Winner of the Orange Prize for Fiction, as well as many other awards, Andrea Levy's SMALL ISLAND is a delicately wrought and profoundly moving novel of empire, prejudice, war and love. It has now been adapted into a major BBC TV drama. It is 1948, and England is recovering from a war. But at 21 Nevern Street, London, the conflict has only just ...
Winner of the Orange Prize for Fiction, as well as many other awards, Andrea Levy's SMALL ISLAND is a delicately wrought and profoundly moving novel of empire, prejudice, war and love. It has now been adapted into a major BBC TV drama. It is 1948, and England is recovering from a war. But at 21 Nevern Street, London, the conflict has only just begun. Queenie Bligh's neighbours do not approve when she agrees to take in Jamaican lodgers, but Queenie doesn't know when her husband will return, or if he will come back at all. What else can she do? Gilbert Joseph was one of the several thousand Jamaican men who joined the RAF to fight against Hitler. Returning to England as a civilian he finds himself treated very differently. It's desperation that makes him remember a wartime friendship with Queenie and knock at her door. Gilbert's wife Hortense, too, had longed to leave Jamaica and start a better life in England. But when she joins him she is shocked to find London shabby, decrepit, and far from the golden city of her dreams. Even Gilbert is not the man she thought he was...
New. No dust jacket as issued. GIFT-ABLE AS NEW, LOVELY, UNREAD ADVANCE REVIEW COPY, pages crisp and clean, not a mark, NEW AS SHOWN THIS COVER; GIFT-ABLE AS UNREAD review copy. Trade paperback (US). Glued binding. 441 p. Audience: Young adult. Winner: Orange prize, fiction
Book was too slow in parts for me.
Good topic however.
Jul 17, 2009
This book is full of things we have all heard before.
It is boring and it is hard to keep the characters straight.
Don't waste your time.
Dec 28, 2008
Jamaican imigrants move to England after WW II , hoping to find jobs and a better life, instead face racial and cultural discrimination. Each character's vioce is clear and distinct as the story progresses. I think this is Levy's first book. Wow!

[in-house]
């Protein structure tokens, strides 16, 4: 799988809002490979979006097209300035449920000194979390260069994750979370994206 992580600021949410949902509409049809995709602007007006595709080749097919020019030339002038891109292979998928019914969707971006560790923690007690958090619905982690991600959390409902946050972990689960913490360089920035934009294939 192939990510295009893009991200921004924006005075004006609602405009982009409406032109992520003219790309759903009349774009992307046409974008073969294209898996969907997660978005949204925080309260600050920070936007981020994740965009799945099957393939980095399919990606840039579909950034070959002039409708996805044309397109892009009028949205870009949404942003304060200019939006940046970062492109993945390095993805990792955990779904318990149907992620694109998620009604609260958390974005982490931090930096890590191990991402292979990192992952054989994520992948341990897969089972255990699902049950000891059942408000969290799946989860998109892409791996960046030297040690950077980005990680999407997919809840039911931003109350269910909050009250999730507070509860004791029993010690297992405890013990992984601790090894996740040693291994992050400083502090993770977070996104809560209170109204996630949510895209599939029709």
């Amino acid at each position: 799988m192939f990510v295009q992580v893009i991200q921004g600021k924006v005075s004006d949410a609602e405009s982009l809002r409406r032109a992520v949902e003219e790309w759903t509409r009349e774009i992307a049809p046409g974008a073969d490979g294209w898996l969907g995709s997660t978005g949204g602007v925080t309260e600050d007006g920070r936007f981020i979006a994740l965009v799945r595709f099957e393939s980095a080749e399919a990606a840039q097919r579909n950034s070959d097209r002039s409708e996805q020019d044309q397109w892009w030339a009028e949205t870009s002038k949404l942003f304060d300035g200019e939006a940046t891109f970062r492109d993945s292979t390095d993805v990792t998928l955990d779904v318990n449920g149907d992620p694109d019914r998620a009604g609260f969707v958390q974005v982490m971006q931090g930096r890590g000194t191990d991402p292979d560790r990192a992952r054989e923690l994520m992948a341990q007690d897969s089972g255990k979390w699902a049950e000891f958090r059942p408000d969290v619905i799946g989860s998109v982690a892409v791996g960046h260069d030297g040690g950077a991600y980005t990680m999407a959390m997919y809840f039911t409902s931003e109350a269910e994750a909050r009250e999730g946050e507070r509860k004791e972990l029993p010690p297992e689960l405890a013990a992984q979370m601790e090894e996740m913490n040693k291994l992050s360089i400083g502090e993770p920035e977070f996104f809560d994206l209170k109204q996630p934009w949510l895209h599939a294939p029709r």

Publishers Weekly, 2005-03-07 After winning the Orange Prize and the Whitbread Book of the Year Award, Levy's captivating fourth novel sweeps into a U.S. edition with much-deserved literary fanfare. Set mainly in the British Empire of 1948, this story of emigration, loss and love follows four characters two Jamaicans and two Britons as they struggle to find peace in postwar England. After serving in the RAF, Jamaican Gilbert Joseph finds life in his native country has become too small for him. But in order to return to England, he must marry Hortense Roberts she's got enough money for his passage and then set up house for them in London. The pair move in with Queenie Bligh, whose husband, Bernard, hasn't returned from his wartime post in India. But when does Bernard turn up, he is not pleased to find black immigrants living in his house. This deceptively simple plot poises the characters over a yawning abyss of colonialism, racism, war and the everyday pain that people inflict on one another. Levy allows readers to see events from each of the four character's' point of view, lightly demonstrating both the subjectivity of truth and the rationalizing lies that people tell themselves when they are doing wrong. None of the characters is perfectly sympathetic, but all are achingly human. When Gilbert realizes that his pride in the British Empire is not reciprocated, he wonders, "How come England did not know me?" His question haunts the story as it moves back and forth in time and space to show how the people of two small islands become inextricably bound together. Agent, David Grossman. (Apr.) Copyright 2005 Reed Business Information.
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